(On a side note, the edition pictured and in the link is very good and includes two other books, the most well known being The Mortification of Sin. The editors, Kelly Kapic and Justin Taylor, did a fantastic job making Owen readable with helpful footnotes and section headers. They also provide outlines for each book that help readers follow Owen’s train of thought. This is the volume to look for.)
Christianity and Liberalism
J. Gresham Machan
(free on Kindle) This book was written over sixty years ago, but many of the issues it tackles are still very relevant today. Machan’s purpose is to provide clear language to describe the differences between what might be termed Evangelical Christianity and theologically liberal Christianity. His premise, however, is that the later has cast so many things aside that it is almost inappropriate to call it Christianity, and is rather naturalistic humanism with Christian langage. The book surveys differences between evangelicalism and liberalism regarding God, man, Christ, the Bible, Salvation, and the Church. I thought is was a good and readable book with very clear arguments. I would recommend it for anyone who is curious about what exactly the differences are, and why liberalism frustrates Evangelicals.
This is a short book and is designed to be more thought provoking and devotional than exhaustive in its discussion of the Holy Spirit. I think Francis Chan is right; the topic of the Holy Spirit is one that I don’t think about enough 1) because it can be a bit controversial and perhaps more importantly 2) the reality of Christ’s gift of the Holy Spirit demands a changed life. There are things I can ponder without having to think about immanent meaning for my own life. God living inside me is not one that is easy to separate from day to day life and practice. Chan wants the church to reflect the fact that it is living in the power of the all-powerful God. I thought this was a great book and recommend it.
Is the Reformation Over?: An Evangelical Assessment of Contemporary Roman Catholicism
Mark A. Noll and Carolyn Nystrom
Mark Noll is a contemporary church historian, and this book deals with the history, especially the recent history, of the Catholic Church. In particular, Noll begins by noting that many evangelicals (which might be defined as Christians believing in the inspiration of the Bible, the importance of conversion, the importance of evangelism, and the importance of the event of the crucifixion and resurrection) will find a lot in common with many contemporary Catholics, perhaps even more in common than with more liberal protestants. I can echo this observation, since my time at Vanderbilt introduced me to some wonderful Catholics, who had a very vital faith. Noll then documents some of the history of Evangelical-Catholic relations, noting that, until about fifty years ago, neither group was terribly fond of the other. Protestants were not yet “brothers” in the faith according to Catholics (which happened during Vatican II) and it was not uncommon for evangelicals to refer to the Catholic church as a “synagog of Satan” or perhaps the harlot from the book of Revelation. But since Vatican II, many Catholics and Protestants have realized that they have a lot in common and have tried to work together rather than against each other. Noll documents the efforts that have taken place to work through differences, and highlights some of the misunderstandings between the two groups. Notably Evangelicals and Catholic ecumenical groups have managed to agree about pretty much everything regarding justification, agreeing that yes, it is by grace through faith. Differences obviously still exist regarding an understanding of the church and things like Mary, and there are also plenty of people in both groups who would say that different “agreements” are sacrificing truth for peace. But perhaps, Noll would suggest, it is time to highlight similarities, not differences, and time to stop proselytizing Christ loving members of the other group. This was a really good book for any evangelical interested in understanding Catholic Church. Noll does a great job of documenting things from as a fair perspective as possible, acknowledging that he is an evangelical, not a Catholic.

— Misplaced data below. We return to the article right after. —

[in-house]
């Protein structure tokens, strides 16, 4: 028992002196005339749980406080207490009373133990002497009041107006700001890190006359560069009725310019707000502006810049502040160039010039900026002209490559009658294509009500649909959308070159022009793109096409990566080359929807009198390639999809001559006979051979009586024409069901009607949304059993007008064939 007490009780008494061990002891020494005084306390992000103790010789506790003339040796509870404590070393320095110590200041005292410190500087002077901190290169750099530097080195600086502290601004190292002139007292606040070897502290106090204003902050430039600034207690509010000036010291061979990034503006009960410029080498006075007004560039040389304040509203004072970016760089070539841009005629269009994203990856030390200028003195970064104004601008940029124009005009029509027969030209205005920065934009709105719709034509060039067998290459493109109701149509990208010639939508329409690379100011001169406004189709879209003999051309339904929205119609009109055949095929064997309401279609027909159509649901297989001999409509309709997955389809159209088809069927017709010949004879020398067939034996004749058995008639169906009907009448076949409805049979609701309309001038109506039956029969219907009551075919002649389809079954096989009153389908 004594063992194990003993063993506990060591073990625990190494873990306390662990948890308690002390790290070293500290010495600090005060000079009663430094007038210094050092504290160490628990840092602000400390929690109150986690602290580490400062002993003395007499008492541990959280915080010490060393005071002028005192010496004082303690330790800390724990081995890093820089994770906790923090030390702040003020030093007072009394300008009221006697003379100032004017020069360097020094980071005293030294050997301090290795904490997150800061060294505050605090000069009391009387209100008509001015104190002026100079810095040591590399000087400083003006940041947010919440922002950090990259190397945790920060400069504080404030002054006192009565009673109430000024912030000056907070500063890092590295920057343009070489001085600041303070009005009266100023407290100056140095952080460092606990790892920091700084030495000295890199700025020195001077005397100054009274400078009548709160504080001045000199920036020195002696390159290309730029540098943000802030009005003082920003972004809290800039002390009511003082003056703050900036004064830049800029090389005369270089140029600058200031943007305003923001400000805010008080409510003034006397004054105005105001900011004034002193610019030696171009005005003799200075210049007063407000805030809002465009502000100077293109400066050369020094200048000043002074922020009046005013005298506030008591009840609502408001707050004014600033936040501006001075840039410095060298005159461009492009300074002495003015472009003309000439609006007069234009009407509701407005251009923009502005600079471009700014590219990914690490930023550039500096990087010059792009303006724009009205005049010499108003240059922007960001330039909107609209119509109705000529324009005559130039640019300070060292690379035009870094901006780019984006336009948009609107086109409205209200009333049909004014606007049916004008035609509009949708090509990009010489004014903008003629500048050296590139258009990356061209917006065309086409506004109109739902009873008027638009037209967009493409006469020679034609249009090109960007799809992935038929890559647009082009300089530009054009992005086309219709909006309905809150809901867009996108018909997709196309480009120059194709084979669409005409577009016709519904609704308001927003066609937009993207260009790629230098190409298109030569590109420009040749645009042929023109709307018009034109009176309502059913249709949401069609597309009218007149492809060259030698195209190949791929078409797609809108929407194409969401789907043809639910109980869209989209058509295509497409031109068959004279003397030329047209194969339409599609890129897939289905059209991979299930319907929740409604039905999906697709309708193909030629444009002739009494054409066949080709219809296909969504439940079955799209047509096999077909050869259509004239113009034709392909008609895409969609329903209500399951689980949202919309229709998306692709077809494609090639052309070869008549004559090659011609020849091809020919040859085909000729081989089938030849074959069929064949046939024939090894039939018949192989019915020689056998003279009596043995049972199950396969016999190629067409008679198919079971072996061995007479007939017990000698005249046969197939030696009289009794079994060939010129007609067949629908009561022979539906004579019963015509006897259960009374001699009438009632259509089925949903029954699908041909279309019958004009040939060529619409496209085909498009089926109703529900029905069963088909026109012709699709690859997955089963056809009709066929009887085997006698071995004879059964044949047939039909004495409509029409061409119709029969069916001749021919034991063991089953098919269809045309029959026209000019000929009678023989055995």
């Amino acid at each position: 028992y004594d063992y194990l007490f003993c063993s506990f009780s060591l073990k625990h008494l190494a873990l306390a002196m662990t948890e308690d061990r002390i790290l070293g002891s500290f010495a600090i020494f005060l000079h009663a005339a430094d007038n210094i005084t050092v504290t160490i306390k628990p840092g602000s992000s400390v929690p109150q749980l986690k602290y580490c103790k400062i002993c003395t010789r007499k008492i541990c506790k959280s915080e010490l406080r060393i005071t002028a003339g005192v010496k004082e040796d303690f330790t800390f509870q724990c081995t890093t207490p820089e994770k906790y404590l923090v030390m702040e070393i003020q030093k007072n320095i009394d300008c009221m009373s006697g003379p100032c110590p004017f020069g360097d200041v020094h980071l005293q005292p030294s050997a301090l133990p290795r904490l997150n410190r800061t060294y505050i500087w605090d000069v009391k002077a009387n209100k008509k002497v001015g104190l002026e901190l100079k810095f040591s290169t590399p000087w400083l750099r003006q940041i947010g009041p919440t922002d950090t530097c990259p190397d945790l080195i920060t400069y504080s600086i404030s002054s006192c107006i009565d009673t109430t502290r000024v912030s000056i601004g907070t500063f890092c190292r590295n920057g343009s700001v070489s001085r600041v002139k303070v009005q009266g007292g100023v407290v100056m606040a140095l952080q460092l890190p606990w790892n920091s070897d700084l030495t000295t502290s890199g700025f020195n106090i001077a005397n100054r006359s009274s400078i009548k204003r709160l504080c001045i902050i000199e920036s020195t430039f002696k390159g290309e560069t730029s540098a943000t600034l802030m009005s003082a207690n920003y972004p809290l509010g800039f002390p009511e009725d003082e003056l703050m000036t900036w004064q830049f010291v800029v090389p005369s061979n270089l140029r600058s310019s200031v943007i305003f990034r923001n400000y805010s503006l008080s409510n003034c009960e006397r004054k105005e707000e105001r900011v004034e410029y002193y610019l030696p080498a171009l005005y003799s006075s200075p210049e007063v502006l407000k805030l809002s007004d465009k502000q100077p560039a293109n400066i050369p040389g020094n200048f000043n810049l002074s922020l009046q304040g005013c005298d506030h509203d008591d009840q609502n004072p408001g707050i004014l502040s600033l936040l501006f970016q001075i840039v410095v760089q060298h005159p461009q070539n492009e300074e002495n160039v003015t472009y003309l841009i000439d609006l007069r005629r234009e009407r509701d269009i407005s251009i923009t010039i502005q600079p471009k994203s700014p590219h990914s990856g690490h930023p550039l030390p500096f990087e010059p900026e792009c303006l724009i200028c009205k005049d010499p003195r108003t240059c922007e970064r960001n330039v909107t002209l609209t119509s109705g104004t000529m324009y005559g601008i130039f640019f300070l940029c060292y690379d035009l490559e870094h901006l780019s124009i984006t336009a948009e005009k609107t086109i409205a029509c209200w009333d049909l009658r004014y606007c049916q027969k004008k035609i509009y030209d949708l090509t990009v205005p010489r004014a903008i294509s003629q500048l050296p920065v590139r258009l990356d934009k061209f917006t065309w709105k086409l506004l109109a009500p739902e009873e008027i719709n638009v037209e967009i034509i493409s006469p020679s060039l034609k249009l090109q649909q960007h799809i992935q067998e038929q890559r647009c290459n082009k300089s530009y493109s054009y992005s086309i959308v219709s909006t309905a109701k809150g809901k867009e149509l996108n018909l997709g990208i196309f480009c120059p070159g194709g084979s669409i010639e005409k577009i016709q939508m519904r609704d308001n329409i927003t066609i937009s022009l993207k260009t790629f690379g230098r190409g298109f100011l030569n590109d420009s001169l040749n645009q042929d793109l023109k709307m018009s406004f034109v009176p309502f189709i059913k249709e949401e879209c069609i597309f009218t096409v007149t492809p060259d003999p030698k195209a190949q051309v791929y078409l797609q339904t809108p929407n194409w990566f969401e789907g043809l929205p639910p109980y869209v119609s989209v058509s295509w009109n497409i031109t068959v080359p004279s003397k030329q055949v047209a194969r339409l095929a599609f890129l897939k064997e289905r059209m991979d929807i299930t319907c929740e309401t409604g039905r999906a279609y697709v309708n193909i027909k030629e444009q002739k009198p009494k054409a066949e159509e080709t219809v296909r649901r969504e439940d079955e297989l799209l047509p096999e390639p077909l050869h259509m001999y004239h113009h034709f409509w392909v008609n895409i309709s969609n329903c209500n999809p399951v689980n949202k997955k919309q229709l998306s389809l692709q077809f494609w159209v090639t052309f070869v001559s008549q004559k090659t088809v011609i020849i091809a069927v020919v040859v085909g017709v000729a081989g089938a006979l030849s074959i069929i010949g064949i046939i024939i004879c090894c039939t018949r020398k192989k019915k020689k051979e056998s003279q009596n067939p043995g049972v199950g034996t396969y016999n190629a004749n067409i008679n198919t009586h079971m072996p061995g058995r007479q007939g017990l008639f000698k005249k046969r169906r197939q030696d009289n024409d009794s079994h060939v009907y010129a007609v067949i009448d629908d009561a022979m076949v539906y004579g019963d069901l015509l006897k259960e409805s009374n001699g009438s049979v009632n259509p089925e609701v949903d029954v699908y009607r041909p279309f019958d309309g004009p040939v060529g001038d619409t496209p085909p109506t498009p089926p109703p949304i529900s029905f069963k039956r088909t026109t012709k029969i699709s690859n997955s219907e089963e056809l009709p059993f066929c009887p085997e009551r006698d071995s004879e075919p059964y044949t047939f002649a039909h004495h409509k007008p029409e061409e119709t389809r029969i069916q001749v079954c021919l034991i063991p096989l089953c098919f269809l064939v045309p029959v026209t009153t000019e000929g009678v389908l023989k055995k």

Clouds of Witnesses: Christian Voices from Africa and Asia
Mark A. Noll and Carolyn Nystrom
Most of the world’s Christians are not in Europe or America. Yet we Westerners know tragically little about the church outside our cultural context. This book is an attempt to help remedy that. It is a compilation of 17 short biographies of influential Christians from Africa, India, Korea, and China. Noll is much more interested in reporting what happened in these lives than commenting on them, realizing that many of the circumstances and experiences of these believers will vary greatly with the experience of Christians in the Western world. This is a great book for anyone interested in Africa and Asian Christianity and each biography is a short twenty minute read. It is a book that taught me a lot, and the lives in it are inspiring.